Hans Diehl, DrHSc, MPH
In a large new study, scientists from the Harvard School of Public Health found that the more red meat a person eats, particularly processed red meat like hot dogs, bacon, and cold cuts, the greater the risk of developing type 2 diabetes.
The research, published online in the American Journal of Clinical Nutrition, tracked the dietary habits of 200,000+ men and women for a decade or more, and found:
- A mere 2-ounce serving a day of processed red meat increased the risk of diabetes by 50%.
- A 4-ounce serving a day of unprocessed red meat (such as steak, hamburger, and pork) was linked with a 20% increased risk of diabetes.
- Eliminating just one serving of red meat a day and eating instead a healthful protein-rich substitute like beans lowered the risk of diabetes by up to 35%.
The scientists, led by Harvard research fellow Dr. An Pan, stressed the need for Americans to fight the relentless upward trajectory of diabetes by adopting a healthier lifestyle. That would include eating more whole foods, such as fruits, vegetables, whole grains, and legumes (beans and lentils), daily physical activity, and loss of excess weight.
There was never a more important time to get our commitment for healthier living into high gear than today. In the U.S. alone, over 100 million--or every third man, woman and child--are at risk for diabetes. 26 million people already have diabetes. And more than 79 million have pre-diabetes with elevated blood sugar levels.
Diabetes has been inexorably advancing, doubling every 15 years. And if current trends continue, one in three new-born Caucasian babies will develop diabetes in a lifetime. And for a Hispanic baby born in America, the chances are one in two.
Our economy suffers mightily, too. The American Diabetes Association calculates that the health costs associated with diabetes are $174 billion annually. The price tag explodes to $214 billion annually when the costs of pre-diabetes, Metabolic Syndrome (another precursor to diabetes), and undiagnosed diabetes are taken into account. When diabetes is added to the mix of diseases, the usual medical costs increase by two to three times.
And yet the research is very clear: diabetes can be controlled and reversed by making some simple lifestyle changes. Some 70% of type 2 diabetics were able to leave the Pritikin Longevity Center with normal blood sugar levels within less than 4 weeks no longer in need of oral medication. And of those taking insulin injection, 44% left insulin free.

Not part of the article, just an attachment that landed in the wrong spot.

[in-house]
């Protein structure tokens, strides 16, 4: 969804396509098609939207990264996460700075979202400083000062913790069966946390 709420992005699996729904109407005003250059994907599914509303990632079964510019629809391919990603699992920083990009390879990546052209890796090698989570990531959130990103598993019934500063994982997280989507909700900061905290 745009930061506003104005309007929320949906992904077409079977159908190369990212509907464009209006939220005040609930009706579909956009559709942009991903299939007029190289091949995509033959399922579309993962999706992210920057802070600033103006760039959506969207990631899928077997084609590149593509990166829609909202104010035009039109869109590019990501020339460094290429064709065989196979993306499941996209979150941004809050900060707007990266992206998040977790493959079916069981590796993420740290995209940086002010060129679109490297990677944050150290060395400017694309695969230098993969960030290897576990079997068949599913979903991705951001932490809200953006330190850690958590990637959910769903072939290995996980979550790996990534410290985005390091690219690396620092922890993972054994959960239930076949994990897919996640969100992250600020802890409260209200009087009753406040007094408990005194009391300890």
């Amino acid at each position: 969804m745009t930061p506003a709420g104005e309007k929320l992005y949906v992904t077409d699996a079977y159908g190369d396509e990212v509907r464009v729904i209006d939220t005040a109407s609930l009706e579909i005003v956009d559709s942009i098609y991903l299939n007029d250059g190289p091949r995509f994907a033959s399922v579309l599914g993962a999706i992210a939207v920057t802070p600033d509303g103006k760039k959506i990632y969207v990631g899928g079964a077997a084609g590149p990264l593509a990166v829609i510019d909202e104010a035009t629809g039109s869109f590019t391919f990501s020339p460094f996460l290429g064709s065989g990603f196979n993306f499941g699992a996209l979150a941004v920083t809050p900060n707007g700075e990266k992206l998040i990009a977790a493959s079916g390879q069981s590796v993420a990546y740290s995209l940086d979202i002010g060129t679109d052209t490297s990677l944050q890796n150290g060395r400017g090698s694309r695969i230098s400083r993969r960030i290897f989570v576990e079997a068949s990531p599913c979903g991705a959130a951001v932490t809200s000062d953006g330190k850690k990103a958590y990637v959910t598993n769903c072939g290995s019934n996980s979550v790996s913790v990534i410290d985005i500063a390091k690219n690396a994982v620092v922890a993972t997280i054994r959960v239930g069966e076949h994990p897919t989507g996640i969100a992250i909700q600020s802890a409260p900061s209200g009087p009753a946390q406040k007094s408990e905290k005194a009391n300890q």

Neal Barnard, MD, president of the Physicians' Committee for Responsible Medicine in Washington, DC, had a similar success rate following an outpatient cohort: A plant-based diet controlled blood sugar three times more effectively than a conventional diabetes diet.
His work has been carefully documented not only in several articles published in peer-reviewed diabetes journals but also in his outstanding book Dr. Neal Barnard’s Program for Reversing Diabetes: The Scientifically Proven System for Reversing Diabetes Without Drugs, published by Rodale, January 2007.
And CHIP has similar results. Of 59 insulin-using type 2 diabetics, 42% had their insulin significantly reduced, and of 114 diabetics on oral drugs, their drugs were significantly reduced in 44% of them.
And all in response to a four-week intervention program that helped the participants to adapt a healthier diet centered on less fat, sugar and cholesterol and foods high in fiber and nutritional density as found in unrefined grains, fruits and vegetables, and legumes and to build two miles of walking into their daily routine.
The diagnosis of diabetes is serious. But it no longer needs to feel like a death sentence. If diabetics are willing to make some simple lifestyle changes, diabetes can be turned around. Diabetes can be disarmed!
Could the remedies be too simple to be taken seriously?